because sometimes only dusty vinyl will do…

Music please…

with 7 comments

First upload from my Yemeni trip – beautiful, sparse oud-led number. There’s not a lot of female vocal tracks that I came across, but this is melancholic and haunting. Will post more info about the artist and track info, as I do more research. Enjoy…

Yemen 1 by Chris Menist

This track is from the south, and isn’t unlike the wedding sounds I heard in the streets of Sana’a on my last day. Great percussion, and great call and response from the ladies!

Yemen 2 by Chris Menist

One of my fave tracks from the ‘Ethiopian Elvis’ Alemayehu Eshete. Great arrangement, great vocals, great everything!

Ney-Ney Woleba – Alemayehu Eshete by Chris Menist

‘Sout Tohama’ proved to be pretty reliable, and I picked up a few 7″s on this label. This was the pick for me – treacle slow, but it’s something about the yearning vocal that gets me. If anyone can shed any light on the subject matter, then please post comments.

Yemen 3 by Chris Menist

Gritty Yemeni blues – found 3 other tracks on this label, all in the same style. Some of the rawest tracks I picked up in Sana’a

Yemen 4 by Chris Menist

Another bad Alemayehu, this time on the ‘Amha’ label, run by Amha Eshete (no relation) who pioneered the independent Ethiopian music industry in the last days of Haile Selassie.

Bechayane Tegodahu – Alemayehu Eshete by Chris Menist


Written by cmoriginalpress

December 14, 2010 at 1:05 pm

Posted in Yemen

7 Responses

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  1. Really enjoyed browsing your blog, having never subscribed to one before. I have heard some of the tunes you play via Radio Zudrangma (as I met Nat a few years back via a mutual friend ‘Tom’ – Tuanthong Vaidyanond – in Bangkok and like to tune in for a bit of luuk thung…) I occasionally still work a bit in Bangkok and Khon Kaen. Now I’m more in London and Liverpool.

    Anyway, eventually thought I’d look you up having also heard your name mentioned on Radio 3 Late Junction re: Sounds of Siam. Weird to see you’ve been in Yemen where I also do some work. Could probably get some insight on the vocals you were asking about in this posts, when I go there later in the year.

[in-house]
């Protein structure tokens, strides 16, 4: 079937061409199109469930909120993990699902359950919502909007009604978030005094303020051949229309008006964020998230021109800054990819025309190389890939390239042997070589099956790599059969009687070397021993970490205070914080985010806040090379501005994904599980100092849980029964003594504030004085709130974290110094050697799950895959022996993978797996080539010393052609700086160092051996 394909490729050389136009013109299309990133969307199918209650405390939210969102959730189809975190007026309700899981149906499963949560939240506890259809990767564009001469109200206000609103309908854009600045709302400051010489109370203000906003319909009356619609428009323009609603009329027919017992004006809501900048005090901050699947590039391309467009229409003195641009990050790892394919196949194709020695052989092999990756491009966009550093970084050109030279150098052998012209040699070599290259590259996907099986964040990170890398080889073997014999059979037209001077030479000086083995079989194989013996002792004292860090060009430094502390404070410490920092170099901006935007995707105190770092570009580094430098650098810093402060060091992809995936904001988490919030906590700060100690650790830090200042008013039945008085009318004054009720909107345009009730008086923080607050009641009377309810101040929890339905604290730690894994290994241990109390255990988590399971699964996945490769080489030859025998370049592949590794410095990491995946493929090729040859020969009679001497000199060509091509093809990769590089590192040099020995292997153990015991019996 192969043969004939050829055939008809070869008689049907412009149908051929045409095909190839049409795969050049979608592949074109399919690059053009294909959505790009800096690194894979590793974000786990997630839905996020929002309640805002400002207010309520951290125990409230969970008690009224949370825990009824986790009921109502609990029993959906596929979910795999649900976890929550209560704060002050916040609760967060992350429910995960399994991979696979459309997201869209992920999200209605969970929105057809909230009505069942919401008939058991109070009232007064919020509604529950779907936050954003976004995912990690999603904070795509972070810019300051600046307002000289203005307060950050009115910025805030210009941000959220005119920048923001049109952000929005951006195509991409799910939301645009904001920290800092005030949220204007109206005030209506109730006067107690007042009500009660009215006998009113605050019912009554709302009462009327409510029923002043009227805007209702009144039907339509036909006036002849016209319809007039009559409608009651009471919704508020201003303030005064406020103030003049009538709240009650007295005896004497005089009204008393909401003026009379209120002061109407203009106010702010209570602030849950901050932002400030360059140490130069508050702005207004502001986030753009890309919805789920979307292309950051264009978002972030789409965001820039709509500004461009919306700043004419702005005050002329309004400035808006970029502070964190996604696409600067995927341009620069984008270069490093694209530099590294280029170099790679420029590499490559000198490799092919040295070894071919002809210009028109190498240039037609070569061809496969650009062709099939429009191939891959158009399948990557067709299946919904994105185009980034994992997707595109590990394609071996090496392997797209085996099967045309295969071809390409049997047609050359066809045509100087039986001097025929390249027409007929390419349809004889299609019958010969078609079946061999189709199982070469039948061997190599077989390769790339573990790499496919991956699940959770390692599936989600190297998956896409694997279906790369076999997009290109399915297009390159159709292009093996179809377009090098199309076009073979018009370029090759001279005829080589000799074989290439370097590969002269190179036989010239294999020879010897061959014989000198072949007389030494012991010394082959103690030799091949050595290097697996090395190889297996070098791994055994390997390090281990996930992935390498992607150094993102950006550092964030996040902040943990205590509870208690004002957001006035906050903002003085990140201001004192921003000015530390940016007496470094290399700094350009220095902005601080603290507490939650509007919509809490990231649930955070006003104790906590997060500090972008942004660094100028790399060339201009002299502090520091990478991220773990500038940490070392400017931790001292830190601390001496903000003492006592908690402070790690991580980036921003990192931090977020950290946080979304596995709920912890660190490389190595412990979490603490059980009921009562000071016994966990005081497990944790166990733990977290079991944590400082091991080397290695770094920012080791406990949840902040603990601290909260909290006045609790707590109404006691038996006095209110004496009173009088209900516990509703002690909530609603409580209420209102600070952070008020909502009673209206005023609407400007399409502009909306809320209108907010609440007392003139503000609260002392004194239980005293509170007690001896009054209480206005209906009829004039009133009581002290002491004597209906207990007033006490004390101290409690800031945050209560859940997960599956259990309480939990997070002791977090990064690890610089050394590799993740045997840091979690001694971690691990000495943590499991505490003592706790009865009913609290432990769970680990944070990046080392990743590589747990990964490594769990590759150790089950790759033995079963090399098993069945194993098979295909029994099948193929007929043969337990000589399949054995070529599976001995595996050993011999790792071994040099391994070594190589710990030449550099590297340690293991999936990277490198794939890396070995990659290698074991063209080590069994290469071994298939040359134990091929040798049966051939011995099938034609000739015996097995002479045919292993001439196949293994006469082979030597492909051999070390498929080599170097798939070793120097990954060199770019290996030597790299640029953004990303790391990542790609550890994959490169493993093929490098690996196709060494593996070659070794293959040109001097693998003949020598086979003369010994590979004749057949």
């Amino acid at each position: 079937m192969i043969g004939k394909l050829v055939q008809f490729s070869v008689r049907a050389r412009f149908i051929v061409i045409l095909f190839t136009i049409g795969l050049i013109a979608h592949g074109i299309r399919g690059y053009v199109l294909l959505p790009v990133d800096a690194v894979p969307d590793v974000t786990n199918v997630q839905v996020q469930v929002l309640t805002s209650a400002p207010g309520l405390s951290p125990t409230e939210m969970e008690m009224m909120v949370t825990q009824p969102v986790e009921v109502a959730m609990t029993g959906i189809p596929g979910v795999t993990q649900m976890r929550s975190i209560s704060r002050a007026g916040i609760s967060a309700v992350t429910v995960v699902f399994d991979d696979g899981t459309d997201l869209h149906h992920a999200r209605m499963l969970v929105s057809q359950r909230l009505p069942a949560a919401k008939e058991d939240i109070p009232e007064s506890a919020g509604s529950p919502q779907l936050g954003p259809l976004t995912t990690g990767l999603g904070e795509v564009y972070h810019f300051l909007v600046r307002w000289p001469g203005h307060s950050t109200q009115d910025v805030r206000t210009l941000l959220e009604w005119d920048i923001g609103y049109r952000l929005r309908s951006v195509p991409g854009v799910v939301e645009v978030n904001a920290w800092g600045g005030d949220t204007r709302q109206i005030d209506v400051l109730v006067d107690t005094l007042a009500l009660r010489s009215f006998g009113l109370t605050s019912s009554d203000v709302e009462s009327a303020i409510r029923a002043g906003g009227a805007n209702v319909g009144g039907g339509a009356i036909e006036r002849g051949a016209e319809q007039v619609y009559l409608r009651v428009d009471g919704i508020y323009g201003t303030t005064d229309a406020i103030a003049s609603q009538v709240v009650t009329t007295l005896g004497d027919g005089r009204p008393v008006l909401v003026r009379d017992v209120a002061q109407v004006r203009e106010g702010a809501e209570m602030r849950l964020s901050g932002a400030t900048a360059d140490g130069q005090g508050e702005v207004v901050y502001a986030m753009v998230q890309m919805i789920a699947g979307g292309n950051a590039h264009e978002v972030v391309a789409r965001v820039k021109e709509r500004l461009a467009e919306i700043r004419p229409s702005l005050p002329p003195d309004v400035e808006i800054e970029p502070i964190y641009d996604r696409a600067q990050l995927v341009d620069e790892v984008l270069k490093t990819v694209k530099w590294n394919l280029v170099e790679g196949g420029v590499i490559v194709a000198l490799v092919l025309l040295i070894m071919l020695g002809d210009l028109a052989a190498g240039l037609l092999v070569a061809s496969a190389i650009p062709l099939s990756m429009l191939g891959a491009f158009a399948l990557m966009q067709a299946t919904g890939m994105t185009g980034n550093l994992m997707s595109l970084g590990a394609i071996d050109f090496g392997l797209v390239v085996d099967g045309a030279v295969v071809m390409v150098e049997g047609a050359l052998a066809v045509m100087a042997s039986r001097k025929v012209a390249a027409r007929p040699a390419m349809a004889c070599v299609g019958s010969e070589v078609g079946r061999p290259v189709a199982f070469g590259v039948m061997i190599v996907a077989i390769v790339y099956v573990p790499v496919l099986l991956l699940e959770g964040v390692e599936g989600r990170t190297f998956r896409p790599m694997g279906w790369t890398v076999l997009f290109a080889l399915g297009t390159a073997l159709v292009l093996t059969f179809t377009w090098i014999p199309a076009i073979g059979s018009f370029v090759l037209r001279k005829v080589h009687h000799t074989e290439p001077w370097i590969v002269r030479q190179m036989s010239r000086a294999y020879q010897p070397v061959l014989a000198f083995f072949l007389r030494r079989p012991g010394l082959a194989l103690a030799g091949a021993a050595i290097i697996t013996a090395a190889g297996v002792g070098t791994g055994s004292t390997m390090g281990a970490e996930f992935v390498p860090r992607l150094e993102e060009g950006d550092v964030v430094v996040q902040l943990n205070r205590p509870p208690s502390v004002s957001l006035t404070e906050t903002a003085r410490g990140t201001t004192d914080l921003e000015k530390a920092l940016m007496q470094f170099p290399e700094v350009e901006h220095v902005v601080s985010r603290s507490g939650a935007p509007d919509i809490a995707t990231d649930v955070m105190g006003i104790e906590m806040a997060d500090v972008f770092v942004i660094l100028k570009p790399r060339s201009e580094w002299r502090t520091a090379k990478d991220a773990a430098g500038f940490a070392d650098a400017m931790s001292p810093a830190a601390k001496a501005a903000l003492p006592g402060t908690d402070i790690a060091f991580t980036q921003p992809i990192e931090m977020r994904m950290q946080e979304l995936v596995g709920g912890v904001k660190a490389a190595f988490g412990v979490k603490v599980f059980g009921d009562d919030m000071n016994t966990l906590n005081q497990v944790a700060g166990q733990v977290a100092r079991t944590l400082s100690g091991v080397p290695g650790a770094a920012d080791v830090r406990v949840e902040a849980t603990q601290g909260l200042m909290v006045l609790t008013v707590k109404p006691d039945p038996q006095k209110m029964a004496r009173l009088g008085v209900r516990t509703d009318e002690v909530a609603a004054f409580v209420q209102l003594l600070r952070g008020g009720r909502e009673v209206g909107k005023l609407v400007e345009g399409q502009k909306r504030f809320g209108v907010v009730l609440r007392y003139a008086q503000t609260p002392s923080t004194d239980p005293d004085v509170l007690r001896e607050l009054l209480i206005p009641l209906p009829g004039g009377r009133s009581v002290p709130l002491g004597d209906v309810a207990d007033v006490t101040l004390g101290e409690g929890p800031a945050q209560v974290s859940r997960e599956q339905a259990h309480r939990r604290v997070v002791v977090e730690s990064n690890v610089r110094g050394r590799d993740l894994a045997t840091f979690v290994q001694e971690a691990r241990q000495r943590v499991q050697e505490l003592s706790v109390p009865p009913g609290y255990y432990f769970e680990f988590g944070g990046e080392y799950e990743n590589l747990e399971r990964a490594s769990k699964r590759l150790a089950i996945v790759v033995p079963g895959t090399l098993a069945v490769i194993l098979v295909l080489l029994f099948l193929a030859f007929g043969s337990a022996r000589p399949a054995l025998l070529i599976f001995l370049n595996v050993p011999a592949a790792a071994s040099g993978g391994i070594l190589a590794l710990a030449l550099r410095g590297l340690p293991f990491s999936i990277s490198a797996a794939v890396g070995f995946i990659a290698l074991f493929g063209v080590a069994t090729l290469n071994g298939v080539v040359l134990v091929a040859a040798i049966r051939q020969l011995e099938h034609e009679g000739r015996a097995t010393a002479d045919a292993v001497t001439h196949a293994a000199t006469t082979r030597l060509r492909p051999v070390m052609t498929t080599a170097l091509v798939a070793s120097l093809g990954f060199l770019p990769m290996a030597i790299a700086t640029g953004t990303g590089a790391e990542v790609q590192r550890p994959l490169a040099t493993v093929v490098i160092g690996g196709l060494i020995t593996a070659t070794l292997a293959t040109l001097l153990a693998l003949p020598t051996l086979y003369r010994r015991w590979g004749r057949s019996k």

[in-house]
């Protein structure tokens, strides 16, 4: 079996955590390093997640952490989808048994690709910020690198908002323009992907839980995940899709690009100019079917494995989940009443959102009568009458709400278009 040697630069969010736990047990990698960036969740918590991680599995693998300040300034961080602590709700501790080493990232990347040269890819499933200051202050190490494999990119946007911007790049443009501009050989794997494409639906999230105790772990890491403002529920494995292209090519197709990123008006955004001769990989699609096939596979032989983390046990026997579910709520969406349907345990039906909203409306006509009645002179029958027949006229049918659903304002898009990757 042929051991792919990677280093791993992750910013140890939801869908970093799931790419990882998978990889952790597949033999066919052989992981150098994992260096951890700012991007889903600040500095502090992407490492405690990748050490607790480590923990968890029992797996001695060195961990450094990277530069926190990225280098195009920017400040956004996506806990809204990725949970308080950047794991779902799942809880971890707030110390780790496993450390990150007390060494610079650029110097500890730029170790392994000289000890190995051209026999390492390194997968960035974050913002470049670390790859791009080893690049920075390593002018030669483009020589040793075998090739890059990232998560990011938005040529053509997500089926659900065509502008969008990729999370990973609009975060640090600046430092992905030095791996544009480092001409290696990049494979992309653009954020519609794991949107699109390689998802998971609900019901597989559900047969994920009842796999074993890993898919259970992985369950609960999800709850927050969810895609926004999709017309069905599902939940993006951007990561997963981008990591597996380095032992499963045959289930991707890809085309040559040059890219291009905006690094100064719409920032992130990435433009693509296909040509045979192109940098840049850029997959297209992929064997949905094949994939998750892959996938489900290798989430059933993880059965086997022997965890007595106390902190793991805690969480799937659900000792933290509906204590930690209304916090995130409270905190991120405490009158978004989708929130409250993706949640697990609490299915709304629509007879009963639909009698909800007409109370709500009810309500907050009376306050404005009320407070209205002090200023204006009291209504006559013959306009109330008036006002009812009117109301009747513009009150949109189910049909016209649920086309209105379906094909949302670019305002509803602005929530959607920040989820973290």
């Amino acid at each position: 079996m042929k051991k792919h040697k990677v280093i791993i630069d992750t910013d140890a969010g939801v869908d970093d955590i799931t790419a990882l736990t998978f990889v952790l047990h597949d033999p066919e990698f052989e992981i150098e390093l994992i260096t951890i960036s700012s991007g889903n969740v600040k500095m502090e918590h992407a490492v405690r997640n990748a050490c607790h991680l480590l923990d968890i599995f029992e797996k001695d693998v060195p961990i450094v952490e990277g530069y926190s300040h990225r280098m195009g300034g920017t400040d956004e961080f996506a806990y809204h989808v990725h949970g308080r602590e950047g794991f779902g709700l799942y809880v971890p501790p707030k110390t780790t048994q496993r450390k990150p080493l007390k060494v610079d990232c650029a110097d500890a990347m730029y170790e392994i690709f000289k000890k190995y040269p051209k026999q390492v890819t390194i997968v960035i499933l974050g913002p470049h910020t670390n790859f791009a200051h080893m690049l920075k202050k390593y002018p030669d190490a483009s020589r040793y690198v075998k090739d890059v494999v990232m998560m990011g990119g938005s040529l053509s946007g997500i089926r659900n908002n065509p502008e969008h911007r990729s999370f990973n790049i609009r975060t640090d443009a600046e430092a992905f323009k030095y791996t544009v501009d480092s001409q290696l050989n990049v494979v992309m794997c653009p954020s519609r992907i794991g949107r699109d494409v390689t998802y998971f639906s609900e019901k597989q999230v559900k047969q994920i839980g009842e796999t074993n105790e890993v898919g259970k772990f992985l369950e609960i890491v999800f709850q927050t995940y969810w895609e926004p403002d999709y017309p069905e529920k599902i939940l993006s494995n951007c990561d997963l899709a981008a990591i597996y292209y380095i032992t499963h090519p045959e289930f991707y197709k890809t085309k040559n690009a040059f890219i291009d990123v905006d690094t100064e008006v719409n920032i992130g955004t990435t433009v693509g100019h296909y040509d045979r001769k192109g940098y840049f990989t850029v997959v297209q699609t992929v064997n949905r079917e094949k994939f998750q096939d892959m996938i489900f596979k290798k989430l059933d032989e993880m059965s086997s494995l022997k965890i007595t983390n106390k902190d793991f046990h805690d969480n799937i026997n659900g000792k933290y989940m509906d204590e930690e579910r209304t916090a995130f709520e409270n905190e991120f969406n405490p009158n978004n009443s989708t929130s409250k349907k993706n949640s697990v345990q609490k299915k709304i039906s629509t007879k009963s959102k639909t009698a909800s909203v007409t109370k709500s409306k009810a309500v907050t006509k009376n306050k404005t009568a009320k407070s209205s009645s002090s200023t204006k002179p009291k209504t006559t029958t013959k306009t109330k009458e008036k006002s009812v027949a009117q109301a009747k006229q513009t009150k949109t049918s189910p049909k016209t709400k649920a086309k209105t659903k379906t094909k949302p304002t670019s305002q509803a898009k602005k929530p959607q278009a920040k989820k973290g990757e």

December 27, 2010 at 8:30 pm

    • Many thanks Ginge – much appreciated. Thanks for your comments. I’m hoping to head to Yemen again next month, but if you find out any info about the tracks/artists I’d be very interested to hear about it. Cheers and all the best for 2011.


      December 28, 2010 at 2:31 am

  2. […] Eshete, ed altri vecchi 45 giri del paese africano [OriginalPress365] Read Also Spostamento d'accentiAssante scopre GleeGli M-Bloggers vanno a convegnoSimon Reynolds: […]

  3. That last one is on Ethiopiques.


    February 17, 2011 at 10:26 pm

  4. Greetings, Chris.

    I’d like to say that both “The Sound Of Wonder” as well as “Qat, Coffee & Qambus” are mind-blowing listening experiences, as perfect as records can be. Truly magically collected, presented and sequenced music.

    As I’m currently grooving on the red-hot “Qat, Coffee & Qambus”, I have a question on dating these recordings. On the liner notes you give a rough estimate of mid-1960’s to early 1970’s. Can you possibily be any more specific than that? I appreciate the fact that these singles just don’t come with release dates on them, but did you find out anything at all that would clarify this?

    This period was a time of great turmoil in Yemen regarding the ending of British rule on South Yemen in 1967 and the declaration of Marxist South Yemen in 1970. One would presume that under British rule the Yemeni singles would have been pressed in India or elsewhere in the British Empire, not Greece. And the sound on the records is very hard to place, as far as trying to date them by ear is concerned, the music might as well be from the late 1970’s or early 1980’s…

    Any input will be truly appreciated.

    With regards, Samuli.

    Samuli Koponen

    March 13, 2012 at 6:35 pm

    • Many thanks Samuli

      So glad to hear you’re into the music – thanks for getting in touch.

      Good questions you’ve asked too. Dating of the singles is approximate – very hard to place with complete accuracy. Much of the music was recorded in the north half of the country, hence no British input. Records were pressed in either Greece or Pakistan. Weird as this is, this must have been the most economically viable option – alot of the labels I picked up appear to be local, independent operations, with a couple even based in Saudi. Hope that helps a little, though I appreciate it’s still somewhat vague. Hopefully with more research, the picture becomes clearer!

      Cheers and all the best Chris


      March 21, 2012 at 10:28 pm

      • Many thanks for the reply, Chris.

        My initial thought is that as in many African countries the home-grown record industry has boomed immediately post-independence, it is possible that these records could well have been produced in the period between the South Yemenese independence from British rule in 1967 and the Marxist revolution in 1970, even though, as you mention, the record production, in fact, mainly took place up north,

        Here’s to further research.

        Regards, Samuli.

        Samuli Koponen

        March 22, 2012 at 7:41 am

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